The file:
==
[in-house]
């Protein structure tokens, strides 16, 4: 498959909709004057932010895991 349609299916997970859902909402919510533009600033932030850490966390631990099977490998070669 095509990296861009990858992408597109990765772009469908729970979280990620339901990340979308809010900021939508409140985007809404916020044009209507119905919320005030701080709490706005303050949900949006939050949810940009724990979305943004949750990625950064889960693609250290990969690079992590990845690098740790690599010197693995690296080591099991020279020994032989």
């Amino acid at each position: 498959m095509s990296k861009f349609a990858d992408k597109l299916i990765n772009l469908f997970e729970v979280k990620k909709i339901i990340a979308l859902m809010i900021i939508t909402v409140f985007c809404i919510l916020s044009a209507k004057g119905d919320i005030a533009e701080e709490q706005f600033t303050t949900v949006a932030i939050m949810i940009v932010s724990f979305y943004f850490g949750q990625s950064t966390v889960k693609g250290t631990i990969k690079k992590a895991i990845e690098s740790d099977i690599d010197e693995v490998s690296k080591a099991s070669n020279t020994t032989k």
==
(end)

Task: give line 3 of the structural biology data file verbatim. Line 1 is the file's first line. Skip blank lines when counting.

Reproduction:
């Amino acid at each position: 498959m095509s990296k861009f349609a990858d992408k597109l299916i990765n772009l469908f997970e729970v979280k990620k909709i339901i990340a979308l859902m809010i900021i939508t909402v409140f985007c809404i919510l916020s044009a209507k004057g119905d919320i005030a533009e701080e709490q706005f600033t303050t949900v949006a932030i939050m949810i940009v932010s724990f979305y943004f850490g949750q990625s950064t966390v889960k693609g250290t631990i990969k690079k992590a895991i990845e690098s740790d099977i690599d010197e693995v490998s690296k080591a099991s070669n020279t020994t032989k």